By DAN AQUILANTE Mon Aug 8, 1:49 PM ET
MEAT Loaf on a Friday night may not sound all that exciting, but after the singer struggled to generate heat for much of his Beacon Theatre opener, he got results.
The Loaf, thinner than when he was a youth, but still a bull of a man, looked at the sitting crowd with disbelief. During his rendition of "You Took the Words Right Out of My Mouth (Hot Summer Night)," he requested the fans be his choir for the popular number.
Hardly, a croak from the crew who seemed to be glued to their seats.
The big man, undaunted, put his hands on his hips, tipped his chin down and aimed a menacing stare from beneath his beefy brow. Without a word of reprimand, he forced them to sing. It was a line-in-the-sand, are-you-with-me moment; it wasn't pretty, but Loaf won the battle of wills.
It's a hard way to play a show, but what works, works, and Loaf is still selling tickets.
In the early parts of this performance (the first of three concerts at the Beacon concluding tomorrow), Loaf lumbered in front of his seven-piece band, sometimes looking dazed and confused and sometimes dangerously insane.
The operatic pop singer said his 2003 tour (during which he had problems with his ticker) would be his swan song and he was going to quit music to concentrate on his acting.
At this show, we were still waiting to miss him, especially after he unveiled "Only When I Feel" a song that will be part of "Bat Out of Hell 3," a sequel to the sequel of Meat Loaf's epic "Bat Out of Hell" that's sold more than 30 million copies.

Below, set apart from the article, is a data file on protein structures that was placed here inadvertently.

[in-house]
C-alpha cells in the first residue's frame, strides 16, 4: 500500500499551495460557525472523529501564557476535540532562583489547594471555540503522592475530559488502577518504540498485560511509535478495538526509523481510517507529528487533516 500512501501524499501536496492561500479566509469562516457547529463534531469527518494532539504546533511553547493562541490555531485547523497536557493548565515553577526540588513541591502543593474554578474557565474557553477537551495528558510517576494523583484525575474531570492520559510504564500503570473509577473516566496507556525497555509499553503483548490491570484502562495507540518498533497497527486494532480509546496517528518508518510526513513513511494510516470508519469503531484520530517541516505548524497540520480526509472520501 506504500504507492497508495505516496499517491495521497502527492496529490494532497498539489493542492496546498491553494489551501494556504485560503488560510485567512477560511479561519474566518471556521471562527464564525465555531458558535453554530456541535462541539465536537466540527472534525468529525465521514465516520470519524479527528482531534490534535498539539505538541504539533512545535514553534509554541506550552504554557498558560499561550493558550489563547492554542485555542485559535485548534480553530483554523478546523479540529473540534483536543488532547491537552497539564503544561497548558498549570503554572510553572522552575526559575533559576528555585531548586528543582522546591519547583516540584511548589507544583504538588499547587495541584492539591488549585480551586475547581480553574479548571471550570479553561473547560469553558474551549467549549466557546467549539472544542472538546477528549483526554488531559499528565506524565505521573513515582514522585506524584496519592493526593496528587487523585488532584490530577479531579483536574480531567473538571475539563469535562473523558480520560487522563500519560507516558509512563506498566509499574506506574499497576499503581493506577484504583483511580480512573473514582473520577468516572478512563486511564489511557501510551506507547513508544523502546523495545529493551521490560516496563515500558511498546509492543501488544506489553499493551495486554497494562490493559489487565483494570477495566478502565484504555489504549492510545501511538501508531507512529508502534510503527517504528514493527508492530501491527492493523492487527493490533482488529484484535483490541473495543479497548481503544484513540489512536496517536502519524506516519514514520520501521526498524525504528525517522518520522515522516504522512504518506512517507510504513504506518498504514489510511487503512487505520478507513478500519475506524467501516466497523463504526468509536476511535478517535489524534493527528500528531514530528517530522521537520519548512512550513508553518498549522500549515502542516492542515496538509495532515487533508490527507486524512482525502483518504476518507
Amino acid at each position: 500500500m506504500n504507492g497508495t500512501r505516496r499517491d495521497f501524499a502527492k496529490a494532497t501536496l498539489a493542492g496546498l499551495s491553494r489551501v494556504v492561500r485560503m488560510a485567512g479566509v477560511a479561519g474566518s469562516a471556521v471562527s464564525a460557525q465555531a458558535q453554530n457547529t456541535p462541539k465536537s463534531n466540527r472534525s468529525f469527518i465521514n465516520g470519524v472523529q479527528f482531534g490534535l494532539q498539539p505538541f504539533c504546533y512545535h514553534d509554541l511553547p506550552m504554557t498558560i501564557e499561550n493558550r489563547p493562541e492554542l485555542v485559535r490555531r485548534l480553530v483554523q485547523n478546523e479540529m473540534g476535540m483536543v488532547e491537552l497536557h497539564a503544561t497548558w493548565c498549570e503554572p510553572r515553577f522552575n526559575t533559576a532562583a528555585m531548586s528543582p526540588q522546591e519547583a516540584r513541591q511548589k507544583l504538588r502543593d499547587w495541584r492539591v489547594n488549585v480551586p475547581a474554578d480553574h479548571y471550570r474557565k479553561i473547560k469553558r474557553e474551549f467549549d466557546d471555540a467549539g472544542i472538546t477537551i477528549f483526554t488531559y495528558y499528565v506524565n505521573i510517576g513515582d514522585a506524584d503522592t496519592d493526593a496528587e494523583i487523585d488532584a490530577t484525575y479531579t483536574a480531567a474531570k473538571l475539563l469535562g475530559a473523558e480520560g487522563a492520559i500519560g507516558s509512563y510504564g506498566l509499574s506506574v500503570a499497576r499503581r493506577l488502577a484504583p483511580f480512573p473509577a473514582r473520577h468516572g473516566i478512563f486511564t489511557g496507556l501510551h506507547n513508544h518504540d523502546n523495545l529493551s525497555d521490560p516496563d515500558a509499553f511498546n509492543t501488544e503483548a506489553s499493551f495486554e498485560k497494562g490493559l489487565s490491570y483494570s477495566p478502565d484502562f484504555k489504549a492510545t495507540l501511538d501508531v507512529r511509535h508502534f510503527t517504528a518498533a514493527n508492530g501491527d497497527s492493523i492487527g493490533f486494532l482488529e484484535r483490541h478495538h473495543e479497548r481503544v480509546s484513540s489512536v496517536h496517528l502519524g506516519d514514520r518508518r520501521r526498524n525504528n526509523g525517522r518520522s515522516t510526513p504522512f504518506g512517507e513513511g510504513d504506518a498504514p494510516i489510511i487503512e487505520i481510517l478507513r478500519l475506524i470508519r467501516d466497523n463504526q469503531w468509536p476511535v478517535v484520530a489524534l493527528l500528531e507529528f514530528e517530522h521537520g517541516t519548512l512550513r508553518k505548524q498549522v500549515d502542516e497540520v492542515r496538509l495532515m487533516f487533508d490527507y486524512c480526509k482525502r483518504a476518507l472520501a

That new song, like so many of the others in Loaf's set, didn't stink, but it never approached the grandeur and quality of the original Bat tunes.
While his cover of the dusty rockabilly rave "Mercury Blues" during the encore sizzled and his own "I'd Do Anything for Love" from "Bat II" rallied the fans, the gravy in Meat Loaf's set was mostly extracted from songs on the original 1977 "Bat Out of Hell" record.
The rescue of the faltering show started, appropriately enough, with "All Revved Up With No Place to Go," which nicely eased into "Paradise By the Dashboard Lights," featuring Patti Russo in the infamous he said/she said duet. This tune remains a concert pleasure not only to hear, but to watch for the falling in lust, and then out of love, pantomime.
The night was rounded out with a very well-received title track to the original "Bat Out of Hell."
During the good, bad and even the boring songs, Meat Loaf's band earned high marks for lending the singer's music a near-metal heaviness. As for the quality of Meat's voice he consistently sang well, only hitting cringe notes when he pushed the emotion of the lyrics beyond his big range.
Meat Loaf music has a rock-meets-opera-meets-Broadway sense of theatrics, bombast and magic — qualities you sometimes want and sometimes need, but, as Meat Loaf sings in "Two Out of Three Ain't Bad," you don't always love.
Tuesday, August 09, 2005
An interesting review of one of The Wizard's favorite rockers......!!!